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Interesting. The hills on the straight in approach to 31L/R are about 2000 MSL, so we need to be about 2500 MSL to stay at a legal height. That puts me above the glide slope when I can start my descent. I do know about power for altitude, and pitch for airspeed, but increased power puts more air over the elevator, so it will tend to pitch the nose up, to slow the plane down (there's also a lever effect because the engine is below the wing in a Skyhawk. I don't know how much each contributes, but I do see and feel a difference.). That's for a straight in approach. The 31 L downwind is close to the runway because the KSJC Charlie airspace is really close. So, if I turn base when the numbers are at a 45-degree angle, there isn't much distance to lose 1000 feet of altitude. Of course, I can always extend my downwind.
 
@Crashnburn , has your instructor taught you slips? That sounds like a perfect place for a slip, and it solves your altitude problem beautifully.
 
Interesting. The hills on the straight in approach to 31L/R are about 2000 MSL, so we need to be about 2500 MSL to stay at a legal height. That puts me above the glide slope when I can start my descent. I do know about power for altitude, and pitch for airspeed, but increased power puts more air over the elevator, so it will tend to pitch the nose up, to slow the plane down (there's also a lever effect because the engine is below the wing in a Skyhawk. I don't know how much each contributes, but I do see and feel a difference.). That's for a straight in approach. The 31 L downwind is close to the runway because the KSJC Charlie airspace is really close. So, if I turn base when the numbers are at a 45-degree angle, there isn't much distance to lose 1000 feet of altitude. Of course, I can always extend my downwind.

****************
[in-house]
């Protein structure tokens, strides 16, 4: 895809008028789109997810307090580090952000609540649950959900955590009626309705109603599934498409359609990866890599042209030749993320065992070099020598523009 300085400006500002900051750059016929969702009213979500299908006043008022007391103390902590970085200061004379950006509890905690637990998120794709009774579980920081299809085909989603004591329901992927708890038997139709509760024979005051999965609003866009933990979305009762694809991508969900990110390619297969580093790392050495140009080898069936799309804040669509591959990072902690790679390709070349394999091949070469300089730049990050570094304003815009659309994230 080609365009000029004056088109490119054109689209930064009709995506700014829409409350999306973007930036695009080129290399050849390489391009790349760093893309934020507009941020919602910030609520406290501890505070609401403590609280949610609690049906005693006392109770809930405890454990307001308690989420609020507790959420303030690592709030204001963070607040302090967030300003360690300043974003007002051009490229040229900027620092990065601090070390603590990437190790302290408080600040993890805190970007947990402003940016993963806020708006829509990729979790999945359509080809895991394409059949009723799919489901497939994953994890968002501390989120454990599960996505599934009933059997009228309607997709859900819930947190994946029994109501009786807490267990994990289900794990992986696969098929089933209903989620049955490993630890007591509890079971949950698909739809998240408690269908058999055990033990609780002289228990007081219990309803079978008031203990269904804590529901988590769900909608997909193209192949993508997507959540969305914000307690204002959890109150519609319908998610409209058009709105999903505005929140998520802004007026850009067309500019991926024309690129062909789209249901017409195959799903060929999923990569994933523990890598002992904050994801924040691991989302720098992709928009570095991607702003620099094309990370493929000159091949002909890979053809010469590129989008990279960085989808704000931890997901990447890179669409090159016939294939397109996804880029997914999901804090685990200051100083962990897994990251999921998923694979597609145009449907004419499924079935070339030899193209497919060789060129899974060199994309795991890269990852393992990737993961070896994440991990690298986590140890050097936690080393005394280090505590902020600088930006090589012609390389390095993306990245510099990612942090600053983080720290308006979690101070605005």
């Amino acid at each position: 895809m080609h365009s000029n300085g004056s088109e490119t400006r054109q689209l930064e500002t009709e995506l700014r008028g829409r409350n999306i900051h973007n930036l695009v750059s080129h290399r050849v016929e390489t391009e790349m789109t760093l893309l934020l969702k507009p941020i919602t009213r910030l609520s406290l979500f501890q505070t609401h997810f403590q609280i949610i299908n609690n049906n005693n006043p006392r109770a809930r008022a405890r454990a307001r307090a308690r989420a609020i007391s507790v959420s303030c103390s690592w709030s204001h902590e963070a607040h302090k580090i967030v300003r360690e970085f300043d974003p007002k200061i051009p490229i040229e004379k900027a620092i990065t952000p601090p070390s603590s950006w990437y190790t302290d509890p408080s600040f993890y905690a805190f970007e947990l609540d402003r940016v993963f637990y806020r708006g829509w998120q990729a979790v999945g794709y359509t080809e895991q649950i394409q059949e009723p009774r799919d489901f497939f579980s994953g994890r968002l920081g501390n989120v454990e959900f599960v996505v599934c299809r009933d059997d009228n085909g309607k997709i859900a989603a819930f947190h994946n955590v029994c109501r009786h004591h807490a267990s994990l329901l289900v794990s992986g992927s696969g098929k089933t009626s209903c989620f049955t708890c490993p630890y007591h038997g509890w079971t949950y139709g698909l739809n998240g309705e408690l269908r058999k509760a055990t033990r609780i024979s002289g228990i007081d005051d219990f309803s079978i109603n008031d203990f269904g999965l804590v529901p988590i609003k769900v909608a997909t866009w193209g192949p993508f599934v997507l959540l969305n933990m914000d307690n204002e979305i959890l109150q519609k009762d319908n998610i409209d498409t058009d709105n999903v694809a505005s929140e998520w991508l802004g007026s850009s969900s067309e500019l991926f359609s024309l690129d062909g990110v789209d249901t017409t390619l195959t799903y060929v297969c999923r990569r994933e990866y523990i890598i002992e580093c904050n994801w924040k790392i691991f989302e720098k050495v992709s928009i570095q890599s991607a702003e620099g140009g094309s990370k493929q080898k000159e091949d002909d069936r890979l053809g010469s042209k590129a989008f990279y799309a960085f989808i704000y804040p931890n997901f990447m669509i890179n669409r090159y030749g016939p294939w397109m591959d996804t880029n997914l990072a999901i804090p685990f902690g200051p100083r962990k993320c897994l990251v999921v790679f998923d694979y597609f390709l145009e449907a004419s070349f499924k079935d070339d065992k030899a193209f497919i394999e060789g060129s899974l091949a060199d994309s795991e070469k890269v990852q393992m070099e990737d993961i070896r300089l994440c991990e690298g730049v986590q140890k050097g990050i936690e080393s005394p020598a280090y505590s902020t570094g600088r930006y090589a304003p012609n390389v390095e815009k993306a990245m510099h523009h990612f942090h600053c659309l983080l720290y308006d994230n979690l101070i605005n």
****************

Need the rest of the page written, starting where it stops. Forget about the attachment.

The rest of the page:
You’re way overthinking this. There are some ~1500’ hills about 6.5 nm away on a straight-in. Those require a *bit* steeper approach, maybe 4° (incidentally, that’s what the PAPI are set to, so I don’t know what glide slope you’re talking about being above), but that that’s nothing a 172 can’t handle and they drop away pretty quickly to be a non-factor within several miles of the airport. There’s no regulatory need to slam dunk from 2500MSL unless you’re coming in from the east, but that’s a different, non straight-in story.

And as a *general* rule, you shouldn’t still be at 1000’ AGL when turning base. Please talk to your instructor.
 
You’re way overthinking this. There are some ~1500’ hills about 6.5 nm away on a straight-in. Those require a *bit* steeper approach, maybe 4° (incidentally, that’s what the PAPI are set to, so I don’t know what glide slope you’re talking about being above), but that that’s nothing a 172 can’t handle and they drop away pretty quickly to be a non-factor within several miles of the airport. There’s no regulatory need to slam dunk from 2500MSL unless you’re coming in from the east, but that’s a different, non straight-in story.